TAG, You’re It: In Conversation With Lynn Hughes


TAG, You’re It:  In Conversation With Lynn Hughes


Clicking pens and clacking keyboards reverberate through the halls of Concordia University’s Engineering and Visual Arts Building. Diligent students gaze upon their notes with serious faces. In this academic milieu, I meet with Lynn Hughes, co-founder and director of the TAG (Technoculture, Arts and Games) research centre.


At TAG, the subject of interest is games and why not? As Hughes puts it, “Games are one of the oldest forms of culture.” Of course, she’s not referring exclusively to videogames but to all games. Among many other angles, the centre explores how games develop, how they reflect on society, and how they can be improved.


Lynn Hughes gives me a brief tour of their workshop—a gathering space for a multitude of disciplines. Musical instruments hang from one wall and tools spread out on a wooden counter space. Keyboards clack and pens click. Once we sit down, Hughes gets to the heart of it. TAG promotes interdisplinary collaboration. Many university departments are invited to participate. TAG’s broad approach to research matches well with Lynn Hughes’ own extensive academic background which includes literature, art, and the history and philosophy of mathematics. Everything is connected, she reminds me.


On the subject of merging disciplines, she tells me of a new course called Games and/as Literature created by Jason Camlot, chair of Concordia’s English department. It combines the study of English literature with the study of games. Unsurprisingly, the course is very popular among students.  Hughes says, “Students are growing up with them. Videogames are a part of our culture.”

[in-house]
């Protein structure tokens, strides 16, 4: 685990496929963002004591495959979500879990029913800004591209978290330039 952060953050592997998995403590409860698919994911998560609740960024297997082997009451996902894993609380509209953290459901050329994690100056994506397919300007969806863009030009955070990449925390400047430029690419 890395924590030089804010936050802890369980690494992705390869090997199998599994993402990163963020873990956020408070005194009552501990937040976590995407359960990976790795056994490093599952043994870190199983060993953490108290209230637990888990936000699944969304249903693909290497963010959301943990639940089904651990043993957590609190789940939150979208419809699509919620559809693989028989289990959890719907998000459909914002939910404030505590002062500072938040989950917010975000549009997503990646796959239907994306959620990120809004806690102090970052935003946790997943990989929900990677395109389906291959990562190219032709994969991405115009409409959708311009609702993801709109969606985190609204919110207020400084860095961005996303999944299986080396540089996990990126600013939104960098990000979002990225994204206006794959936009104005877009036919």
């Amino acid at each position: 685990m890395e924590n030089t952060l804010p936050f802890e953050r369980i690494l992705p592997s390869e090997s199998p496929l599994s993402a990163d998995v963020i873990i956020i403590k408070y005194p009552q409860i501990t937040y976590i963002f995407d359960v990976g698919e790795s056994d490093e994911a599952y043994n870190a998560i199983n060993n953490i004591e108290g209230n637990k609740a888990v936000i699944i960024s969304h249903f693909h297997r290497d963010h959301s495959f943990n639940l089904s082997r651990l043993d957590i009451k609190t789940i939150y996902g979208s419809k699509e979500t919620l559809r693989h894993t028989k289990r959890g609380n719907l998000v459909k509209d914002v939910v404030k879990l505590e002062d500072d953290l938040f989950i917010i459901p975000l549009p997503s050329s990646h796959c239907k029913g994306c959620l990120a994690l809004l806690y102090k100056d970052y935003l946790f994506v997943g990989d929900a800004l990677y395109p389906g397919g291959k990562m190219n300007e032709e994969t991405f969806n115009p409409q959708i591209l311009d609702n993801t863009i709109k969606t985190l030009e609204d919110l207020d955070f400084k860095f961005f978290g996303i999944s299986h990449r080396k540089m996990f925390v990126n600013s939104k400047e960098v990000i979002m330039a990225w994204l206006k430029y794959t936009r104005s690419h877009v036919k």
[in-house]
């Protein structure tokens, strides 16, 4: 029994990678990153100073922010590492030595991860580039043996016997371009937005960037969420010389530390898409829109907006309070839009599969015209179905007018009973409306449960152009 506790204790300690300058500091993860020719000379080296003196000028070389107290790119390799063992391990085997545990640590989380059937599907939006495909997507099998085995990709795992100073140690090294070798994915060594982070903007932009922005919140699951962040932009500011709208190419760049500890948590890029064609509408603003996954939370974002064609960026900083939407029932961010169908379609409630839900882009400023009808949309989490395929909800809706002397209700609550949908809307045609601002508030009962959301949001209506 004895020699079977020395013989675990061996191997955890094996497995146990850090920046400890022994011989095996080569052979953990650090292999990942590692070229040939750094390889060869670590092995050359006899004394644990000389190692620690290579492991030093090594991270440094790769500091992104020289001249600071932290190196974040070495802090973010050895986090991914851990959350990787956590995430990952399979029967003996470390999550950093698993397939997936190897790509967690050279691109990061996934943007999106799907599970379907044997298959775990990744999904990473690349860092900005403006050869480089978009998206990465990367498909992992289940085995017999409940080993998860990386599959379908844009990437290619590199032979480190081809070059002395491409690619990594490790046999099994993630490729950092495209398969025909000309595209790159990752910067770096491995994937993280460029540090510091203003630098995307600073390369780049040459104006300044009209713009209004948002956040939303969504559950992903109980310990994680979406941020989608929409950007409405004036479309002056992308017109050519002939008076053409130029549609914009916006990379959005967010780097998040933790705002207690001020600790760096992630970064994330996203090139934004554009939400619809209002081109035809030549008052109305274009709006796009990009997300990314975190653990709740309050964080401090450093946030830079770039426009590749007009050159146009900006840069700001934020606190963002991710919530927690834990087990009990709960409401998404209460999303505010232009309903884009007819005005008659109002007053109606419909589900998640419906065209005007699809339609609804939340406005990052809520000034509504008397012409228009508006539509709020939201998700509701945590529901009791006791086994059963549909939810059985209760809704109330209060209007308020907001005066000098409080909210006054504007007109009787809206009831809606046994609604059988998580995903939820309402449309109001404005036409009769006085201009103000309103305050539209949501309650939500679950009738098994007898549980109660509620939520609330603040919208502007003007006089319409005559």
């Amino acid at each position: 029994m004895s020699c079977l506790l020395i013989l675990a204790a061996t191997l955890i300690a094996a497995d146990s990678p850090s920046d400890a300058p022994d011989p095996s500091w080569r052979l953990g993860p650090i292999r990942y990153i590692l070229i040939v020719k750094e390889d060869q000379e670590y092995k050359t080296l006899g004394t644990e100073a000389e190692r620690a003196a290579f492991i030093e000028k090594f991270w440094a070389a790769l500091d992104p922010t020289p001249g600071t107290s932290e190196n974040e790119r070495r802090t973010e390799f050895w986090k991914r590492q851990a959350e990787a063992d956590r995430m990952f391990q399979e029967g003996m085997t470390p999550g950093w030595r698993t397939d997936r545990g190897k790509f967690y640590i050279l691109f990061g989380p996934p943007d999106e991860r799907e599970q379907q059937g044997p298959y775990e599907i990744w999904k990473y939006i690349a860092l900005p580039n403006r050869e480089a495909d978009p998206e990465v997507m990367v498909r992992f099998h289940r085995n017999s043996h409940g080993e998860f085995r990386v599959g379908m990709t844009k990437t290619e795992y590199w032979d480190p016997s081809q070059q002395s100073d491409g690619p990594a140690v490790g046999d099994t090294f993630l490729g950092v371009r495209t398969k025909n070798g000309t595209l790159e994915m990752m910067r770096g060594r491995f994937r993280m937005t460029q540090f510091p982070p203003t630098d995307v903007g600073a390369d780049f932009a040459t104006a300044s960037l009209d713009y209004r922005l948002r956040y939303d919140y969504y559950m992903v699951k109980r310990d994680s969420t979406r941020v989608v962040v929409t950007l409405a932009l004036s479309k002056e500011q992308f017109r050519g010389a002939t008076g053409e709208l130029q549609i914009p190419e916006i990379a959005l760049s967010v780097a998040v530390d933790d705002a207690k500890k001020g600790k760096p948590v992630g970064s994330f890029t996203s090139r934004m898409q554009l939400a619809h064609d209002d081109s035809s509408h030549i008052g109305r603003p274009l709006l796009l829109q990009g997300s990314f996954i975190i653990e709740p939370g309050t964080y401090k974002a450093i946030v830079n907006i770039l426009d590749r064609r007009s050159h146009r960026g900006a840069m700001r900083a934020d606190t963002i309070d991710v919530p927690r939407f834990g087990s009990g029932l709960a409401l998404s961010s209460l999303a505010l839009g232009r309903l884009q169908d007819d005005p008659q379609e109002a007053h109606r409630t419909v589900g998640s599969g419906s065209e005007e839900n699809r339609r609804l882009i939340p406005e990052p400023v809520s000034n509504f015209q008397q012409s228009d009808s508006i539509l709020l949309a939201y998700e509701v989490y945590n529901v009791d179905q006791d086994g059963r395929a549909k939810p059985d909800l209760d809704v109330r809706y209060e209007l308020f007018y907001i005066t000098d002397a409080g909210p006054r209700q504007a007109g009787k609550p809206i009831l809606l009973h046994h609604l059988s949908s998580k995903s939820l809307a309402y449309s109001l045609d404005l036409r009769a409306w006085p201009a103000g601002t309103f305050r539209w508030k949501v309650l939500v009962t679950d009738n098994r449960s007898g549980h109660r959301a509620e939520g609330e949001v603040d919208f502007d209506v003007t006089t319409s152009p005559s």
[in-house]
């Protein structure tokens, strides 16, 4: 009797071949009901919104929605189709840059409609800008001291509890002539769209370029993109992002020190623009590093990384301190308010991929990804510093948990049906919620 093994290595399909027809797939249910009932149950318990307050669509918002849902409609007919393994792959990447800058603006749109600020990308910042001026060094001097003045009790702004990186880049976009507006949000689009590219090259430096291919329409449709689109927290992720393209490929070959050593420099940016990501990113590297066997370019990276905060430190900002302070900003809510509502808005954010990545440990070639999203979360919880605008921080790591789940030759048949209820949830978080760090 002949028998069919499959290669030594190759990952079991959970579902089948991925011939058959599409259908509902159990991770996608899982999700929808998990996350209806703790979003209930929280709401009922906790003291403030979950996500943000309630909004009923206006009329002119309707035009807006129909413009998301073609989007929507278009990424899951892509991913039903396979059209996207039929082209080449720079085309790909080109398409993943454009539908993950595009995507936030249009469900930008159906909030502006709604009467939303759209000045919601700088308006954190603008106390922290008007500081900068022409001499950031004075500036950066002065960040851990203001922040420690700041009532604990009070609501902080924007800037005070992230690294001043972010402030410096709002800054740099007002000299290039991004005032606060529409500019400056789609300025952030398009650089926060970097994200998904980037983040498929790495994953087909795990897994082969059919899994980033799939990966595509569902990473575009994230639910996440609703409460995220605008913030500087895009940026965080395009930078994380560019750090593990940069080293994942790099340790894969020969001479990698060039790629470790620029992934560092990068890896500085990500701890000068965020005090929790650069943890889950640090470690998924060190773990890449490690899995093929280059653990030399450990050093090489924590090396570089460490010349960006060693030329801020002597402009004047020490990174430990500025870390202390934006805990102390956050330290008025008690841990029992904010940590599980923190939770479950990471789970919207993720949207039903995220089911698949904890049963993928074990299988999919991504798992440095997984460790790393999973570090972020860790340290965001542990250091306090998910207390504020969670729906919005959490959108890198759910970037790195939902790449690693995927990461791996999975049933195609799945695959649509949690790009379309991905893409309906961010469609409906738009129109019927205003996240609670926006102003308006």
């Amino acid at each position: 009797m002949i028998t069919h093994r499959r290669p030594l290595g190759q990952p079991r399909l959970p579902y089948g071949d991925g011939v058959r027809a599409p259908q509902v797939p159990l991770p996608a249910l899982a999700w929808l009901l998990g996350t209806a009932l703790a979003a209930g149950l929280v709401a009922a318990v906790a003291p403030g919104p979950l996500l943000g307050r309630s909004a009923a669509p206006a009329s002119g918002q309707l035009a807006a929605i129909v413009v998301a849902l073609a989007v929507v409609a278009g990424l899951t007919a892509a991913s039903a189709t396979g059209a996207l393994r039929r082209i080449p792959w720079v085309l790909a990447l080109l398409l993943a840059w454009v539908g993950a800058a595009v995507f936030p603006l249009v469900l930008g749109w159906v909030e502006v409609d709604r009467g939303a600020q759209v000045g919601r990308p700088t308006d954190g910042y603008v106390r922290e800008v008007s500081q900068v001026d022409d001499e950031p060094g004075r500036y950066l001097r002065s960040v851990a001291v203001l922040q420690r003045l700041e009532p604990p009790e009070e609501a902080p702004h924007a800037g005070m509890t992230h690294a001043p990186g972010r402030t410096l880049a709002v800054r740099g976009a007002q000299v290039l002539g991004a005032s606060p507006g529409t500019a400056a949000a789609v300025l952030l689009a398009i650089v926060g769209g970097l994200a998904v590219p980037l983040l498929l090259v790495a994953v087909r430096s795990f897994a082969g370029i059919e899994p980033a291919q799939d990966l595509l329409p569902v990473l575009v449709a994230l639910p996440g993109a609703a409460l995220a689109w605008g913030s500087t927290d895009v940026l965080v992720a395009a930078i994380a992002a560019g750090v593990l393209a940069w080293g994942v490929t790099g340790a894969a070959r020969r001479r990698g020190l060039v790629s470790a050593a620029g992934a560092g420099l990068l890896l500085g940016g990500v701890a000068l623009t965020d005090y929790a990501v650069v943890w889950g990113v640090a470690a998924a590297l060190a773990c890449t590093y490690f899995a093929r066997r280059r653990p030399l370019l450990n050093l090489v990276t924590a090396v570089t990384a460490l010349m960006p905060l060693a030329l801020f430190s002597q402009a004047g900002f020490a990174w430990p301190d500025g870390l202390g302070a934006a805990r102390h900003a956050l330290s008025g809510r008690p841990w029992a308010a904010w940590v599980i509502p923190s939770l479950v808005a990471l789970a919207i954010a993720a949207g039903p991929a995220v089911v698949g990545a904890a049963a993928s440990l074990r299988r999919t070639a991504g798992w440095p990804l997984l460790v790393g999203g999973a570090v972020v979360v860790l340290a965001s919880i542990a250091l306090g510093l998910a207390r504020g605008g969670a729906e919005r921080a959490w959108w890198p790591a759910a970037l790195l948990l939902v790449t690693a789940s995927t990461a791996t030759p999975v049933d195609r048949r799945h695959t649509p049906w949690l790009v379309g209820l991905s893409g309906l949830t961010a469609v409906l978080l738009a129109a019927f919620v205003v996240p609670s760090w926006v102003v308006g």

With literature and games in mind, Lynn Hughes talks about storytelling and narratives. She remarks that though similarities can be found between game and literary narratives, game narratives offer more offbeat ways of organizing a story. In contrast to literary narratives, game narratives are not uniquely based on linear plotlines or characters. Drawing a closer comparison, Hughes measures the art of playwriting to that of games. Those who write for theatre, as Hughes’ puts it, understand the power of action and agency. Plays revolve around action and action is what games are.


Regardless of literature’s inherent limitations, Lynn Hughes is a reader. One of her favourite books is Alice in Wonderland by Lewis Carroll because of the many intricate layers within the narrative. The book offers readers many abstractions to consider; among them the theme of aging, the politics of women, and the politics of government. She has a collection of editions in her personal library and would suggest Alice in Wonderland to children and adults alike. Hughes often re-reads classics and is presently reading poetry by celebrated authors like T.S. Elliot and Emily Dickinson.


Lynn Hughes is excited to be a participant in the 2017 Blue Metropolis Festival. TAG will be collaborating with playwright Marie-Hélène Larose-Truchon. Lynn Hughes admits that she doesn’t know what to expect but nevertheless, she is very enthusiastic to see the outcome.


Sufia Duez is a freelance writer and editor. She also works as a part-time publicist for Metatron, an independent Canadian publishing house. She is the co-producer of Inventions, a monthly series promoting all genres of music and literature in Montréal.